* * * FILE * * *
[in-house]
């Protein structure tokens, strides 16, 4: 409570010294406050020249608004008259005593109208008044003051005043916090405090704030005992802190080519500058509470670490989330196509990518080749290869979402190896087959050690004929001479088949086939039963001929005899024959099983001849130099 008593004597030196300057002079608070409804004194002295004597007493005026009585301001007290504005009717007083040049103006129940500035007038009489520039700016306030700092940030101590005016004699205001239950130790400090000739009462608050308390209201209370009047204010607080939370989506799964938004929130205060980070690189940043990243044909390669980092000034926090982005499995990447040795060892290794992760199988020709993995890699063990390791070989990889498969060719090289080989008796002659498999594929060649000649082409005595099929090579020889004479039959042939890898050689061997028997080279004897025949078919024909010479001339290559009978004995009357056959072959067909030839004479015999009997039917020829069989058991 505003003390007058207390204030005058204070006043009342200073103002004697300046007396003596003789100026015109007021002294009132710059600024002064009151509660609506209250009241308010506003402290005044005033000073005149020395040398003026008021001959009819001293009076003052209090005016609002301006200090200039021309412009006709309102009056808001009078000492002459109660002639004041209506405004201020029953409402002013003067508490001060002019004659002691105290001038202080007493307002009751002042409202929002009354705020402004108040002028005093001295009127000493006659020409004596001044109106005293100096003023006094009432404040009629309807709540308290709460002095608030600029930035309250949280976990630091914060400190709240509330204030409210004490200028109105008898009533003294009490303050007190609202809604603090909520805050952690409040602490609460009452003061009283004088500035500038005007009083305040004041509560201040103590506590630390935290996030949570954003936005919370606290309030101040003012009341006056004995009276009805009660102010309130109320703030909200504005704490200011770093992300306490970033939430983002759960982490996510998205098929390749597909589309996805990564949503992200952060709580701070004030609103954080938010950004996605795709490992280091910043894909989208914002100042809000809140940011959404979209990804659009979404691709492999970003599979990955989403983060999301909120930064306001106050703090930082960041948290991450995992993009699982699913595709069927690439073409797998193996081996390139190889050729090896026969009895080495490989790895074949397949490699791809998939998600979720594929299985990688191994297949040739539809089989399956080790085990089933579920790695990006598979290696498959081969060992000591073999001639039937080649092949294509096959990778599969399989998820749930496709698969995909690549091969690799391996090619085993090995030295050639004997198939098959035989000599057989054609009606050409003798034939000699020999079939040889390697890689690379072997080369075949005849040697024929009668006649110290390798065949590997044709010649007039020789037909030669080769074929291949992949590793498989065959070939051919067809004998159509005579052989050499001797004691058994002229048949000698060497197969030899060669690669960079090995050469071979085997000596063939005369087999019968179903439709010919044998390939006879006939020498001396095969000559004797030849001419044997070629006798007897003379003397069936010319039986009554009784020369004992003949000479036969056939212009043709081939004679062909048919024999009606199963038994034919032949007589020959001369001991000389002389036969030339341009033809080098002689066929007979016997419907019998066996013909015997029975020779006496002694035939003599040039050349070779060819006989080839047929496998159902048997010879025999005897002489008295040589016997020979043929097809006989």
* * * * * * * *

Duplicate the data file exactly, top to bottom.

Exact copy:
[in-house]
């Protein structure tokens, strides 16, 4: 409570010294406050020249608004008259005593109208008044003051005043916090405090704030005992802190080519500058509470670490989330196509990518080749290869979402190896087959050690004929001479088949086939039963001929005899024959099983001849130099 008593004597030196300057002079608070409804004194002295004597007493005026009585301001007290504005009717007083040049103006129940500035007038009489520039700016306030700092940030101590005016004699205001239950130790400090000739009462608050308390209201209370009047204010607080939370989506799964938004929130205060980070690189940043990243044909390669980092000034926090982005499995990447040795060892290794992760199988020709993995890699063990390791070989990889498969060719090289080989008796002659498999594929060649000649082409005595099929090579020889004479039959042939890898050689061997028997080279004897025949078919024909010479001339290559009978004995009357056959072959067909030839004479015999009997039917020829069989058991 505003003390007058207390204030005058204070006043009342200073103002004697300046007396003596003789100026015109007021002294009132710059600024002064009151509660609506209250009241308010506003402290005044005033000073005149020395040398003026008021001959009819001293009076003052209090005016609002301006200090200039021309412009006709309102009056808001009078000492002459109660002639004041209506405004201020029953409402002013003067508490001060002019004659002691105290001038202080007493307002009751002042409202929002009354705020402004108040002028005093001295009127000493006659020409004596001044109106005293100096003023006094009432404040009629309807709540308290709460002095608030600029930035309250949280976990630091914060400190709240509330204030409210004490200028109105008898009533003294009490303050007190609202809604603090909520805050952690409040602490609460009452003061009283004088500035500038005007009083305040004041509560201040103590506590630390935290996030949570954003936005919370606290309030101040003012009341006056004995009276009805009660102010309130109320703030909200504005704490200011770093992300306490970033939430983002759960982490996510998205098929390749597909589309996805990564949503992200952060709580701070004030609103954080938010950004996605795709490992280091910043894909989208914002100042809000809140940011959404979209990804659009979404691709492999970003599979990955989403983060999301909120930064306001106050703090930082960041948290991450995992993009699982699913595709069927690439073409797998193996081996390139190889050729090896026969009895080495490989790895074949397949490699791809998939998600979720594929299985990688191994297949040739539809089989399956080790085990089933579920790695990006598979290696498959081969060992000591073999001639039937080649092949294509096959990778599969399989998820749930496709698969995909690549091969690799391996090619085993090995030295050639004997198939098959035989000599057989054609009606050409003798034939000699020999079939040889390697890689690379072997080369075949005849040697024929009668006649110290390798065949590997044709010649007039020789037909030669080769074929291949992949590793498989065959070939051919067809004998159509005579052989050499001797004691058994002229048949000698060497197969030899060669690669960079090995050469071979085997000596063939005369087999019968179903439709010919044998390939006879006939020498001396095969000559004797030849001419044997070629006798007897003379003397069936010319039986009554009784020369004992003949000479036969056939212009043709081939004679062909048919024999009606199963038994034919032949007589020959001369001991000389002389036969030339341009033809080098002689066929007979016997419907019998066996013909015997029975020779006496002694035939003599040039050349070779060819006989080839047929496998159902048997010879025999005897002489008295040589016997020979043929097809006989």